Wall Street Bucks National Trend Of Rising CFOs

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Nearly one-fifth of US chief executive officers in 2005 were formerly chief financial officers, a doubling of the percentage from the prior decade. The Economist explains the changing make-up of CEOS--more women, shorter tenures--but it leads with the rise of the financial professional, which seems to be caused largely by regulatory changes such as Sarbanes-Oxley and increased financial disclosure requirements.
Perhaps surprisingly, Wall Street is bucking this trend. Although CFOs such as Gary Crittenden, Zoe Cruz and Erin Callan often get talked about as successors to the top spot at their respective banks, they more often get passed over. Of Wall Street's current chiefs, only John Thain, now the head of Merrill Lynch, served as chief financial officer (when he was at Goldman Sachs). This could be because years of Wall Street experience involve enough hands-on finance regardless of what position a senior executive takes, making the CFO experience superfluous. Or maybe Wall Street is still trapped in a pattern other US companies broke out of a year ago.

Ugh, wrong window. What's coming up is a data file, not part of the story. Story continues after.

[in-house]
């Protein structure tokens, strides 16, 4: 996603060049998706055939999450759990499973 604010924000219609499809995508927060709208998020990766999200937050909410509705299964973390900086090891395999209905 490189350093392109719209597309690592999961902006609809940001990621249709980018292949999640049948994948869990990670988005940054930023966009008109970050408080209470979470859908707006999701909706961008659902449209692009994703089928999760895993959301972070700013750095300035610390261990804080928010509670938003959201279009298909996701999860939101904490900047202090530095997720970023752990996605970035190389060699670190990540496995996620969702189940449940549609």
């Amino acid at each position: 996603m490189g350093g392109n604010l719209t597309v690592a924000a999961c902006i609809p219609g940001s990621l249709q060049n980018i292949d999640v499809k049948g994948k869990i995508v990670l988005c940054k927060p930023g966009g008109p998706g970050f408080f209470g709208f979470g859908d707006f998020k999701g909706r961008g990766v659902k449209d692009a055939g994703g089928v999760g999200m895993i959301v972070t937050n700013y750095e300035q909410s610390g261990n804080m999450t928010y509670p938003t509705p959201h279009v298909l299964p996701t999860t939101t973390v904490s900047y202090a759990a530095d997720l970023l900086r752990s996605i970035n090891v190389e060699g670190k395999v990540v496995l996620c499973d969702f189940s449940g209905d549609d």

How to get to the top [The Economist]

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